all organic building blocks cells rely on to provide energy and to create new intracellular componants
- exergonic provide energy
- endogonic require energy
why does cyanide ion that binds to cytochrome a3 become lethal?
prevents transfer of electrons to oxygen and so cells die from energy starvation
if oxygen not present in enough quantity to support electron transport system what happens to pyruvic acid?
it is reduced to lactic acid because NADH and H+ begin to unload the Hydrogens back into pyruvic acid, reducing it. The additional 3 H+ to pyruvic acid result in production of lactic acid
primary purpose of TCA cycle?
reduce coenzyme for electron transport system
what happens during carbohydrate metabolism in GI tract?
polysaccharides broken down to simple sugar and absorption
during carbohydrate metabolism what happens in liver?
- fructose and galactose make glucose
- glycogen stored
Glucose 6 phosphate
- forms immediately inside cells (needs ATP)
- cant cross cell membrane
during cellular respiration what happens to glucose and oxygen initially?
glucose and oxygen broken down to make CO2 and H2O and energy (36-38 ATP form)
from one glucose molecule what is formed?
- 2 ATP form during glycolysis
- 2 ATP during TCA cycle
- 32-34 ATP at electron Transport Cycle
steps to glycolysis?
- 1) glucose enter cytoplasm and phosphate attaches to it
- 2) second phosphate attaches, which uses 2 ATP
- 3) the 6 carbon chain splits to make two- 3 carbon molecule
- 4) phophate attaches to each 3 carbon molecule that split and NAD makes NADH
- 5) 1 ATP is formed for each molecule processed
- 6) the atoms in each molecule rearrange and release 1 molecule of water
- 7) a second ATP is formed for each molecule process. This forms 2 ATP
if O2 lacking in cell what happens to pyruvic acid?
what if there is enough O2?
- not enough O2 will turn pyruvic acid to lactic acid
- when there is enough O2 cellular respiration happens in mitochondria and acetyl CoA forms
- sat fatty acid
- unsaturated fatty acid
if ATP is high how are lipids broken down? what if ATP is low?
- if ATP is high turns to glucose
- if ATP is low to pyruvic acid
what happens to DNA and RNA during catabolism?
- DNA does NOT catabolize
- RNA is disassembled to a nucleic acid where Pyrimidines are converted to Acetyl CoA for TCA cycle and Purines deaminate and excrete to uric acid
how many hours for absorption of each meal in absorptive state?
4 hours and lasts 12 hrs/day
when is absorption of nutrients from GI tract complete?
normal blood glucose levels?
how does glucose enter blood?
- glycogen breakdown in liver to produce
- glycerol from adipose converted by liver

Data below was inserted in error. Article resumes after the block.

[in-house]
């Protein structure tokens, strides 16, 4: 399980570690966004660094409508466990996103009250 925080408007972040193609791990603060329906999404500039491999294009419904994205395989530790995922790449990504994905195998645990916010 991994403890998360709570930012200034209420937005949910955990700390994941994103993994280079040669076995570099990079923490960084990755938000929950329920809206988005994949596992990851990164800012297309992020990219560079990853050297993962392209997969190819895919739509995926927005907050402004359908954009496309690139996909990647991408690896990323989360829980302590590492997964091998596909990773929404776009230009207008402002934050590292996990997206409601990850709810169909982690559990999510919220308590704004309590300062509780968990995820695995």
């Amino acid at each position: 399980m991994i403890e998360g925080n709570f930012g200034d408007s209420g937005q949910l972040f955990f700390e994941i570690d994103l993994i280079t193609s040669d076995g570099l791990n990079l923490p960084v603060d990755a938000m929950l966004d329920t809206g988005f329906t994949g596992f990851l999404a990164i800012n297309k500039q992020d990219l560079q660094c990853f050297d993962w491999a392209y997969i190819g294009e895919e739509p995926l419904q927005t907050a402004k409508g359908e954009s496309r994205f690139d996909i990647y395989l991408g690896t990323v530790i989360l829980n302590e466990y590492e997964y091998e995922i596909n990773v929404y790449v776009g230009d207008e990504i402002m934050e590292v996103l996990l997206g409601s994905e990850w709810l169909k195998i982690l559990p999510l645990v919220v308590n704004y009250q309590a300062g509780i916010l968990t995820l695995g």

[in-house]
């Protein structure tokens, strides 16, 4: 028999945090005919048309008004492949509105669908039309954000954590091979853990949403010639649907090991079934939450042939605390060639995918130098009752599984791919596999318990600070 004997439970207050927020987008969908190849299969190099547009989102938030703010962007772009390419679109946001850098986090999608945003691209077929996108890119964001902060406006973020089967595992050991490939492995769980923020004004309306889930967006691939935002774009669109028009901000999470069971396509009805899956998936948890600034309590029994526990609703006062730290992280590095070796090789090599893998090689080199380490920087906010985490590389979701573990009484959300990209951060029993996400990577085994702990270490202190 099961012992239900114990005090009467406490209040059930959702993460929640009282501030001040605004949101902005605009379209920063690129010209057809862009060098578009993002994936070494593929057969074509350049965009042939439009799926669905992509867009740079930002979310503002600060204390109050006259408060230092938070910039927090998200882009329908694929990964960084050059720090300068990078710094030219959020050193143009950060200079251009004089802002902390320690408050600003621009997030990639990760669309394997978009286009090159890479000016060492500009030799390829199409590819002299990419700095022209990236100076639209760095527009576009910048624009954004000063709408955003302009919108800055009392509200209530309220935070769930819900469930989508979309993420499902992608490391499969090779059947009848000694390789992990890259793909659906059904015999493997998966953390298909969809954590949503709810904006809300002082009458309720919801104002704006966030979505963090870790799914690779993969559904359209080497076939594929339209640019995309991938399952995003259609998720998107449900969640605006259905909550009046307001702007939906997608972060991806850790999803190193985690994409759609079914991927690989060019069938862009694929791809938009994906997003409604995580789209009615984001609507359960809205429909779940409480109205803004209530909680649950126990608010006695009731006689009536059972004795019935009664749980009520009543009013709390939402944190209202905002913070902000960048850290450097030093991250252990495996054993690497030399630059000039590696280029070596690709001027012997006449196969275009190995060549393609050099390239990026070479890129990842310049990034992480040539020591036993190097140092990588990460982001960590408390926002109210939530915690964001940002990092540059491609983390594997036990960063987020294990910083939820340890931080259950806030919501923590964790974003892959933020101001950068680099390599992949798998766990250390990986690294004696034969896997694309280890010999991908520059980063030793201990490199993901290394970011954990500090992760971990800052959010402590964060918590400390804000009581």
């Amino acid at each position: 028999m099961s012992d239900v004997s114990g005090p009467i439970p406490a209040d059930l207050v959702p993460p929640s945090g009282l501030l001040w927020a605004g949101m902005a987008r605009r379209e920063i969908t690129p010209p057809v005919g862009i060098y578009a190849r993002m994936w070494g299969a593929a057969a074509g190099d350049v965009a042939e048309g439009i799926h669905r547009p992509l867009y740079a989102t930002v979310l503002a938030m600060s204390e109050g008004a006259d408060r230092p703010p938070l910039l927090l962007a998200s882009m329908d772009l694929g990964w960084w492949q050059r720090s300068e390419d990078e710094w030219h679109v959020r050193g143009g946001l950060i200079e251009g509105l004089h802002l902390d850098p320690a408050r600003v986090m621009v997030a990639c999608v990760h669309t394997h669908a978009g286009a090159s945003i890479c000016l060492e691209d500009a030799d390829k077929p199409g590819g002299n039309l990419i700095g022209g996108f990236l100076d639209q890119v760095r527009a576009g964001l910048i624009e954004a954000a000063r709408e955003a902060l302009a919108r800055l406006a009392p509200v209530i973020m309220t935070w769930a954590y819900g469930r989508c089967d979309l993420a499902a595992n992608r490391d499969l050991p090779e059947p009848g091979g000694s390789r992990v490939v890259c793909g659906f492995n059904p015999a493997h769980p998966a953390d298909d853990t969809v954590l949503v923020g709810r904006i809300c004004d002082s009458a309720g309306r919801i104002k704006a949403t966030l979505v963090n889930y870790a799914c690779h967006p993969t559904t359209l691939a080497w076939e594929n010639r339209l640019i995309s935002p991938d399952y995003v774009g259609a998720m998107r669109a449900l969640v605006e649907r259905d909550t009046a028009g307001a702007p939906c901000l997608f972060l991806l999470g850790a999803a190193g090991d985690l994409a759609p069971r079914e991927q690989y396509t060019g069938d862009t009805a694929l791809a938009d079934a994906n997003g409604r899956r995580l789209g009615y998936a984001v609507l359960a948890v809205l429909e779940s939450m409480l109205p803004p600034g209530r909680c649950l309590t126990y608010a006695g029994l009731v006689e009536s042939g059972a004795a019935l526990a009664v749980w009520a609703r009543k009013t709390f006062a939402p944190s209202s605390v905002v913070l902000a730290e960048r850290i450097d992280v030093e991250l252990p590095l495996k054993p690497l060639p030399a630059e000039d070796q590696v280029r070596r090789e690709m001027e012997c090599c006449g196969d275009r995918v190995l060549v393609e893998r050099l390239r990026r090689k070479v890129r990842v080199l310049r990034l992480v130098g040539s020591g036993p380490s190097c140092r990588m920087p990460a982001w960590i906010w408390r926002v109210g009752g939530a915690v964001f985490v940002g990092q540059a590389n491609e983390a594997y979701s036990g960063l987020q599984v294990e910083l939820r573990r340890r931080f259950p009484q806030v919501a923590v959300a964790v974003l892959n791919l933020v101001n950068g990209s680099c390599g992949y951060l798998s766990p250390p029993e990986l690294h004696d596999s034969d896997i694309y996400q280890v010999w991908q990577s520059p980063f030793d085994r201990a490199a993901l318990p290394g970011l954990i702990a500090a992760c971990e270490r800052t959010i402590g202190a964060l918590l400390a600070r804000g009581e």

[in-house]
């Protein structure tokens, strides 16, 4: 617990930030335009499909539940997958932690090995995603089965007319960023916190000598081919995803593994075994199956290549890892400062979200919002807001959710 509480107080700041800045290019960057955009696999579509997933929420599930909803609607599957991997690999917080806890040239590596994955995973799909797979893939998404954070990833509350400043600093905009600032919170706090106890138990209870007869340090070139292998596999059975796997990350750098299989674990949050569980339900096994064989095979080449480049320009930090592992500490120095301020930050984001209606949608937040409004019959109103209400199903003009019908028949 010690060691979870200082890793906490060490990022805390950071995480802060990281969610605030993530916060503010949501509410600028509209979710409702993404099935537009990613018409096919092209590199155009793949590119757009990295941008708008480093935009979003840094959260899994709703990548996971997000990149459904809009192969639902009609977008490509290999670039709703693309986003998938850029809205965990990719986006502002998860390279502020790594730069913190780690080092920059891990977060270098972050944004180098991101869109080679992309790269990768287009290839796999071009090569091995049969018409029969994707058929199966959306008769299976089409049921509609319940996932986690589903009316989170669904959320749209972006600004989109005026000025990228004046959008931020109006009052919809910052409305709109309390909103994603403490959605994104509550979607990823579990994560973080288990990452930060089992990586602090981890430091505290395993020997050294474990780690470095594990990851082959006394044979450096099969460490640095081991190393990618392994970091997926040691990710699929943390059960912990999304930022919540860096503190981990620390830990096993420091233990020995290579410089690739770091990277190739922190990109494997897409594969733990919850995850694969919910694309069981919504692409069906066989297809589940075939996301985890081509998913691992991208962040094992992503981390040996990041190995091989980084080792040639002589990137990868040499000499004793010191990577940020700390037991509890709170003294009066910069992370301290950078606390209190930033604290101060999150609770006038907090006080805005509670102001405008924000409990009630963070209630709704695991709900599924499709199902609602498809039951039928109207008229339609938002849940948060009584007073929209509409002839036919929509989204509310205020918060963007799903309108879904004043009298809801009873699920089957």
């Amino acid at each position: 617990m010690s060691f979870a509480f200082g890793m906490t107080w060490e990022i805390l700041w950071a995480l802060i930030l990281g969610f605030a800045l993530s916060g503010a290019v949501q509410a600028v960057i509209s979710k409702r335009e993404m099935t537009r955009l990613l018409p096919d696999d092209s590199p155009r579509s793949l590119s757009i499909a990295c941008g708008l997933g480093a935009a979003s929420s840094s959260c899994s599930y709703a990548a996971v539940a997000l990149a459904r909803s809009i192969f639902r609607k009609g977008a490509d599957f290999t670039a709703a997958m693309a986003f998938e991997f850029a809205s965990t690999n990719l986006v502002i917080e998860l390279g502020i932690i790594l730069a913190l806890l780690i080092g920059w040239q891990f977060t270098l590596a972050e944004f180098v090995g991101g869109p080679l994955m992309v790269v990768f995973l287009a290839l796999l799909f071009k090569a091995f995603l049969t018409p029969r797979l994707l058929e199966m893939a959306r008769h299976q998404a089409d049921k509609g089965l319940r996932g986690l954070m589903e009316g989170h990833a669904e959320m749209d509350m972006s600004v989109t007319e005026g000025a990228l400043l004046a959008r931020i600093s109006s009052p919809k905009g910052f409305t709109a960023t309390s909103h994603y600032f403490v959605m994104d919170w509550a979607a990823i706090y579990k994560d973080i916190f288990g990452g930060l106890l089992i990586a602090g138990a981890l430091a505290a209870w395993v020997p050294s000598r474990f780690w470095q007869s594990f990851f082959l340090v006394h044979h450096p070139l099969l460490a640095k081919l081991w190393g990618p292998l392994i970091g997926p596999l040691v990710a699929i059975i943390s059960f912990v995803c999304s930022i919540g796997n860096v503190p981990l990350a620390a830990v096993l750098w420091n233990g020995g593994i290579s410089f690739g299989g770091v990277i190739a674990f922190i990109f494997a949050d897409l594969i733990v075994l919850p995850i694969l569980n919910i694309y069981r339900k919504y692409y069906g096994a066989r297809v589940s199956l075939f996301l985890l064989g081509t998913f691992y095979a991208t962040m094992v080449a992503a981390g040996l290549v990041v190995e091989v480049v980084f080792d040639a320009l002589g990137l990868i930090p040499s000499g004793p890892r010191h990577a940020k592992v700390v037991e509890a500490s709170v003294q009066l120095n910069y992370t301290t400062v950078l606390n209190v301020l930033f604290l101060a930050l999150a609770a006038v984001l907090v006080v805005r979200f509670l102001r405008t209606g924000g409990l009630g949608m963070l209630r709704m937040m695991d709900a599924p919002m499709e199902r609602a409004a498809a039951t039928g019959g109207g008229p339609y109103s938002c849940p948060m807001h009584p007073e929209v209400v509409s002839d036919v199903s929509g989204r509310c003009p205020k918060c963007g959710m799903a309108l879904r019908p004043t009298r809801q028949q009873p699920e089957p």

- gluconeogenesis using amino acid will produce it
what are some alternate fuel sources during postabsorptive state?
- fatty acid from adipose tissue fed into kreb as acetyl CoA
- lactic acid produced anaerobically during exercise
- oxidation of ketone body by heart and kidney
what would cause excessive beta oxidation and ketone production?
fasting, starving, high fat meal with few carbs
s/s of ketosis?
- very low blood pH
- sweet smell of ketone body acetone on breathe
what minerals determine osmotic concentration of body fluid?
sodium, chloride, potassium
what mineral cofactors in enzymatic reactions?
manganese, potassium, magnesium, zinc, iron, copper
fat soluble vs water soluble vitamins?
fat soluble absorb with diet fats by small intestine and stored in liver (Vit A, D, E, K)
water soluble are absorbed with water in GI tract, body doesn't store and is excreted in urine if excess in body (Vit B, C)
inside mitochondria, pyruvic acid loses what ?
loses a carbon atom
In the process of cellular respiration, each molecule of glucose that is metabolized yields enough energy to form how many molecules of ATP?
what happens to coenzymes in electron transport chain?
coenzymes receive hydrogen atoms from NADH2 and FADH2.
what happens to glucose during glycolysis?
A molecule of glucose is converted into two molecules of pyruvic acid
breakdown of lipid
during absorptive state what does liver produce?
carbon dioxide is formed during what respiratory cycle?
TCA cycle of respiration
function of citric acid cycle
remove hydrogen atoms from organic molecules and transfer them to coenzymes.
what are minerals?
inorganic ions released through dissocitation of electrolytes.
will mitochondria accept any and all organic molecules for processing and energy production?
no they are picky, only specific organic molecules.
where does cellular respiration or aerobic metabolism occur?
how much ATP is produced when 2 molecules of NAD are converted to NADH?
2 molecules of ATP for each glucose molecule converted to 2 pyruvic acid molecules
glycolysis yeilds how much ATP for each glucose molecule broken down?
in mitochondria, when pyruvic acid participates with NAD and CoA what is produced?
NADH, acetyl-CoA, and carbon dioxide
What 3 products in mitochondria initiate the TCA cycle?
carbon dioxide, NADH, acetyl CoA
where does TCA cycle happen?
carbon dioxide is a waste product of what cycle?
what happens during oxidation and reduction?
- oxidation there is loss of electrons
- reduction a gain of electrons
In TCA cycle, what happens to NAD and FAD?
they remove hydrogen atoms from organic substrates
what is lipid catabolism (lipolysis)?
break down of lipid into small pieces to be converted to pyruvic acid or channeled directly to TCA cycle
5 groups of lipoprotiens
- 1)chylomicrons- produced by intestinal epithelial cell and carry absorbing lipid from intestine to blood
- 2)very low density lipoprotien - transport triglyceride to peripheral tissue
- 3) intermediate density lipoprotien-
- 4) low density lipoprotien- bad cholesterol
- 5) high density lipoprotien- transport excess cholestderol from peripheral tissue back to liver for storage or excretion in bile.